Monday, March 15, 2010


Today is graduation day. My 3rd year students (9th graders) are leaving. They've done well. I'm proud of them. It's difficult to be responsible for your own future. Many of them still don't understand exactly what that means, and are just going on to the next step, the next place. They don't know that they can go anywhere they want to go or do anything they want to do. They are so many things to see. I wonder what they will see.

Of course, they will go places I will never go. They will do things I will never do. And yet, our lives will be the same. We will all be people and we're the same.

Sometimes I wonder what life would be like if I didn't want to live abroad. If I didn't have any interest in foreign language. If all I wanted was the house the kids and the husband. An office job and a dog. I'll never know. Because although those things are nice, I want something different.

Before I felt sad for my friends and other people I knew who were 'trapped' in that life. I thought that they were just as upset as I was when I lived that life. Eventually I realized that they didn't feel that way. They might not like everything about their lives, but overall, they liked it. I tried to be happy with that life, and I failed. All I wanted was to come here. And any commitment that could interfere with that wish made me uncontrollably sad, and I ran away from it.

So now I don't feel sorry for my friends back home, and I don't feel sorry for my students and the lives they will have. Even if they work at a gas station or someplace I would find inadequate, perhaps they like it. Or perhaps it allows them the life they want. Or maybe it's just a stop on their way someplace else.

In the past few months, I've come to some peace with myself and my life. I am who I am. I can't be anyone else. Sometimes I might wish I could see life from someone else's perspective. I think it would be interesting. Especially to be at ease in places that I feel uncomfortable in in my life. Or to be a part of a group I was never a part of.

Deborah used to tell me that just because I'm choosing one thing, doesn't mean that I need to feel like I'm missing out. If I choose to do something, it doesn't mean there is something better happening and I'm excluding myself from it. I used to always be upset that I couldn't do everything I wanted every day. Now I realize it just means I can be happy everyday, no matter what I choose to do.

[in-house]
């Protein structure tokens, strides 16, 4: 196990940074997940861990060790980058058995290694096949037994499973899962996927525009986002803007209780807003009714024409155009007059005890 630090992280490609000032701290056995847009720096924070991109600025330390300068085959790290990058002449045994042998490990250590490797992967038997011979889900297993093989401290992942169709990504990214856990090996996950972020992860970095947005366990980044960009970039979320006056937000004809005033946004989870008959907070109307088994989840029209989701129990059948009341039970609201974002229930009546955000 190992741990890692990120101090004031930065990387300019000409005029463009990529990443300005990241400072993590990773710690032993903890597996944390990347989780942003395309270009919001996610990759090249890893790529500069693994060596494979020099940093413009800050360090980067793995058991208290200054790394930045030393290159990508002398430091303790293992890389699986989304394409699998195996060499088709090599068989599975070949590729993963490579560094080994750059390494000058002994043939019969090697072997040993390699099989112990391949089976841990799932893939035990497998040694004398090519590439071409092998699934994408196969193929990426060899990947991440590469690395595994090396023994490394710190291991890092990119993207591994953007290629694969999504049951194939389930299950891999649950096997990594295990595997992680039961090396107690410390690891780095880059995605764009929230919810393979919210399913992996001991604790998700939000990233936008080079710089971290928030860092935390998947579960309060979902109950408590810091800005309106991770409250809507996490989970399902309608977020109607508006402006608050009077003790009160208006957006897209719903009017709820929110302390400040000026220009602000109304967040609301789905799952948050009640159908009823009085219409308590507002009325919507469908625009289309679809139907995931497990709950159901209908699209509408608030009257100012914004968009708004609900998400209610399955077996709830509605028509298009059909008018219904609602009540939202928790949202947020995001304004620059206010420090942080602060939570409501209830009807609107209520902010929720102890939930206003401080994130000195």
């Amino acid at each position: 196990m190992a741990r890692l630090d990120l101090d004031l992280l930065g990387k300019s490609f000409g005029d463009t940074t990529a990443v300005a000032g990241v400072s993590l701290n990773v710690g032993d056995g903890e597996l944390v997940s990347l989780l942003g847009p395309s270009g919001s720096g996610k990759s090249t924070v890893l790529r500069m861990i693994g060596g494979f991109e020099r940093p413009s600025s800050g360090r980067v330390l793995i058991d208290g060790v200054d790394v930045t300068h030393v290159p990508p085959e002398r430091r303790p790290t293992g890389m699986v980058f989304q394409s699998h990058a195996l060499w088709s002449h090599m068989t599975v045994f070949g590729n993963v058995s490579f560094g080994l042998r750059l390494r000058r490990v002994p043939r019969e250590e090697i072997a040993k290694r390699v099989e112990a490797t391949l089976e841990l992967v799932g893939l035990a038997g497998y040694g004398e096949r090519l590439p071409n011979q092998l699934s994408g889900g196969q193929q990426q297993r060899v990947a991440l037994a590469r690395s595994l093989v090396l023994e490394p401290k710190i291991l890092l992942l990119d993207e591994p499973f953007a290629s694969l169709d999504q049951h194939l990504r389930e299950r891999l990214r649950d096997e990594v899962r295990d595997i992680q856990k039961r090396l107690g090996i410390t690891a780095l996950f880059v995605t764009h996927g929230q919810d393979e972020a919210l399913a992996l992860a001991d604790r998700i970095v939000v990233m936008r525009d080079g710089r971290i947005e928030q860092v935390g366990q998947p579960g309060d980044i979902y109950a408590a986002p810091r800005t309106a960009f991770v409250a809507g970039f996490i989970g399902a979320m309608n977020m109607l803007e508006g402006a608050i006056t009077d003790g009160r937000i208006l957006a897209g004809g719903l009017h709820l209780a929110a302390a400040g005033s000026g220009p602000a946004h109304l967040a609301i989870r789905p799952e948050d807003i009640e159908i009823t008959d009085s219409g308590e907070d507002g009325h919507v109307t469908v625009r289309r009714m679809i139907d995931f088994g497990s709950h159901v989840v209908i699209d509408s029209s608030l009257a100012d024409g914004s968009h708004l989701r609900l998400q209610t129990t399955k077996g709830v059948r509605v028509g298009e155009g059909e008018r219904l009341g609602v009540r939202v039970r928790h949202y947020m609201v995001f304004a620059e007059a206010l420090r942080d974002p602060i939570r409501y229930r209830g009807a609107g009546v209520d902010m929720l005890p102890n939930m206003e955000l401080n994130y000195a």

I know that although I could have done different things with the students, I impacted them. I can see it. I also received a letter from a student. She asked me not to let anyone else read it. I promised I wouldn't. She's not the best at English. But she just shines. I know that I connected with her. I know that for the rest of her life, she won't be the same person. And I know how special she is. I hope she continues to be the beautiful person I see. There are many fun and funny students in my classes. She was always a bit quiet. Didn't raise her hand much, didn't join the English speech contest. But I would have to say she is my favorite student. We connected in a profound way. I'll never forget her. I'll always think of her. I'll always wonder where she is and what she's doing. I'll always be proud of her.

It's really true what they say in the landmark advanced course. You have a possibility. Great. Good for you. But where the real power is, is sharing that possibility; is having someone else get it too. If there's nothing happening over there [with the other person] then it's just you. The real power is in inspiring others.

And so I'm sad to see my students go. But I'm so excited at the same time. I can't wait for them to leave. Whether they know it or not, or want to or not, they'll take the rest of us with them.